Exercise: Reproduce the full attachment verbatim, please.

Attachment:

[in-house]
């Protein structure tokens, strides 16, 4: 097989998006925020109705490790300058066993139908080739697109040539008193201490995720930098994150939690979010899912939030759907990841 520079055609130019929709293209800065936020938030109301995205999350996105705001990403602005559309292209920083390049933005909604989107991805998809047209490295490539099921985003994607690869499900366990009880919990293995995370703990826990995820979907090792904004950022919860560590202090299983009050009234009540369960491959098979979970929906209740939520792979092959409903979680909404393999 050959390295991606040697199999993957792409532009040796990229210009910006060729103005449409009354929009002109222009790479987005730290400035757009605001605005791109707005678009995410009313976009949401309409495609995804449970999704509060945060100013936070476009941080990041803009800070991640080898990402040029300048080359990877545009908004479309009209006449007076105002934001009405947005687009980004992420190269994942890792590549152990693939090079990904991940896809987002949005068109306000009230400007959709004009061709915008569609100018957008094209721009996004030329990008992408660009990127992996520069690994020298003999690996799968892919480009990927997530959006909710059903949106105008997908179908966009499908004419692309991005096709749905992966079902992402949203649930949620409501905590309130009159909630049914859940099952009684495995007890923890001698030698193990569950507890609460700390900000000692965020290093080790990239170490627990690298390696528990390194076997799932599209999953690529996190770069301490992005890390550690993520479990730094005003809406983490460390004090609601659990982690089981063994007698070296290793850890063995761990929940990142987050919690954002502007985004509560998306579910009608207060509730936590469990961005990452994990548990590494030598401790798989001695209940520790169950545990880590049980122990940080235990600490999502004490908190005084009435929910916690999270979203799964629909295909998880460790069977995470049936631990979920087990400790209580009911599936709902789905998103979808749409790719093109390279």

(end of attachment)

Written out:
[in-house]
């Protein structure tokens, strides 16, 4: 097989998006925020109705490790300058066993139908080739697109040539008193201490995720930098994150939690979010899912939030759907990841 520079055609130019929709293209800065936020938030109301995205999350996105705001990403602005559309292209920083390049933005909604989107991805998809047209490295490539099921985003994607690869499900366990009880919990293995995370703990826990995820979907090792904004950022919860560590202090299983009050009234009540369960491959098979979970929906209740939520792979092959409903979680909404393999 050959390295991606040697199999993957792409532009040796990229210009910006060729103005449409009354929009002109222009790479987005730290400035757009605001605005791109707005678009995410009313976009949401309409495609995804449970999704509060945060100013936070476009941080990041803009800070991640080898990402040029300048080359990877545009908004479309009209006449007076105002934001009405947005687009980004992420190269994942890792590549152990693939090079990904991940896809987002949005068109306000009230400007959709004009061709915008569609100018957008094209721009996004030329990008992408660009990127992996520069690994020298003999690996799968892919480009990927997530959006909710059903949106105008997908179908966009499908004419692309991005096709749905992966079902992402949203649930949620409501905590309130009159909630049914859940099952009684495995007890923890001698030698193990569950507890609460700390900000000692965020290093080790990239170490627990690298390696528990390194076997799932599209999953690529996190770069301490992005890390550690993520479990730094005003809406983490460390004090609601659990982690089981063994007698070296290793850890063995761990929940990142987050919690954002502007985004509560998306579910009608207060509730936590469990961005990452994990548990590494030598401790798989001695209940520790169950545990880590049980122990940080235990600490999502004490908190005084009435929910916690999270979203799964629909295909998880460790069977995470049936631990979920087990400790209580009911599936709902789905998103979808749409790719093109390279």